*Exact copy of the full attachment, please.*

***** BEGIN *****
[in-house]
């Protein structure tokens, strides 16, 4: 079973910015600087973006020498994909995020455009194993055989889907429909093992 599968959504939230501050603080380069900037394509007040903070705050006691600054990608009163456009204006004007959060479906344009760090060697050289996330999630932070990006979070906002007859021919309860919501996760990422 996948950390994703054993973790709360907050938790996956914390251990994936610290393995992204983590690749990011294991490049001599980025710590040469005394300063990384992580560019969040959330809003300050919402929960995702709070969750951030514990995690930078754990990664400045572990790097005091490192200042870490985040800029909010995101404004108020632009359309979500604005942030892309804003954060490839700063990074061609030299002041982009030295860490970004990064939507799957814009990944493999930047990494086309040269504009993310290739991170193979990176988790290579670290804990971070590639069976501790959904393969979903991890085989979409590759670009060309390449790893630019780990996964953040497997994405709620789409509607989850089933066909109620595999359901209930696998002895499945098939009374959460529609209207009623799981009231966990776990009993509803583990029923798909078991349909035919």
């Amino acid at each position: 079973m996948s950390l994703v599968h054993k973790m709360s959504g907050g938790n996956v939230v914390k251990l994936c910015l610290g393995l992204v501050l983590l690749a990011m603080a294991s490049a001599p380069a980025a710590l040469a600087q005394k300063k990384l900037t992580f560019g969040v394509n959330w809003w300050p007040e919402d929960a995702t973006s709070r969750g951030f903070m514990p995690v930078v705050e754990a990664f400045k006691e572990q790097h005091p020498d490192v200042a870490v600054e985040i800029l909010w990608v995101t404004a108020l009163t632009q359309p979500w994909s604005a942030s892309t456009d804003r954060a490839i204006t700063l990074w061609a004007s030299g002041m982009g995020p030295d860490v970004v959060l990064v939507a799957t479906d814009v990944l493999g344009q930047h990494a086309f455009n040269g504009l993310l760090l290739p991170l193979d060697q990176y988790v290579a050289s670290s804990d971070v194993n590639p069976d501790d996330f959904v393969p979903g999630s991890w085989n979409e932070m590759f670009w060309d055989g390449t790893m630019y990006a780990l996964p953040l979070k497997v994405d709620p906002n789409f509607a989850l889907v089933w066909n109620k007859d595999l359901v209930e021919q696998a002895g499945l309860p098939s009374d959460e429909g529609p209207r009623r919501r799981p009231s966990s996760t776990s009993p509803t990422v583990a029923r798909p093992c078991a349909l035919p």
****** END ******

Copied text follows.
[in-house]
């Protein structure tokens, strides 16, 4: 079973910015600087973006020498994909995020455009194993055989889907429909093992 599968959504939230501050603080380069900037394509007040903070705050006691600054990608009163456009204006004007959060479906344009760090060697050289996330999630932070990006979070906002007859021919309860919501996760990422 996948950390994703054993973790709360907050938790996956914390251990994936610290393995992204983590690749990011294991490049001599980025710590040469005394300063990384992580560019969040959330809003300050919402929960995702709070969750951030514990995690930078754990990664400045572990790097005091490192200042870490985040800029909010995101404004108020632009359309979500604005942030892309804003954060490839700063990074061609030299002041982009030295860490970004990064939507799957814009990944493999930047990494086309040269504009993310290739991170193979990176988790290579670290804990971070590639069976501790959904393969979903991890085989979409590759670009060309390449790893630019780990996964953040497997994405709620789409509607989850089933066909109620595999359901209930696998002895499945098939009374959460529609209207009623799981009231966990776990009993509803583990029923798909078991349909035919």
């Amino acid at each position: 079973m996948s950390l994703v599968h054993k973790m709360s959504g907050g938790n996956v939230v914390k251990l994936c910015l610290g393995l992204v501050l983590l690749a990011m603080a294991s490049a001599p380069a980025a710590l040469a600087q005394k300063k990384l900037t992580f560019g969040v394509n959330w809003w300050p007040e919402d929960a995702t973006s709070r969750g951030f903070m514990p995690v930078v705050e754990a990664f400045k006691e572990q790097h005091p020498d490192v200042a870490v600054e985040i800029l909010w990608v995101t404004a108020l009163t632009q359309p979500w994909s604005a942030s892309t456009d804003r954060a490839i204006t700063l990074w061609a004007s030299g002041m982009g995020p030295d860490v970004v959060l990064v939507a799957t479906d814009v990944l493999g344009q930047h990494a086309f455009n040269g504009l993310l760090l290739p991170l193979d060697q990176y988790v290579a050289s670290s804990d971070v194993n590639p069976d501790d996330f959904v393969p979903g999630s991890w085989n979409e932070m590759f670009w060309d055989g390449t790893m630019y990006a780990l996964p953040l979070k497997v994405d709620p906002n789409f509607a989850l889907v089933w066909n109620k007859d595999l359901v209930e021919q696998a002895g499945l309860p098939s009374d959460e429909g529609p209207r009623r919501r799981p009231s966990s996760t776990s009993p509803t990422v583990a029923r798909p093992c078991a349909l035919p």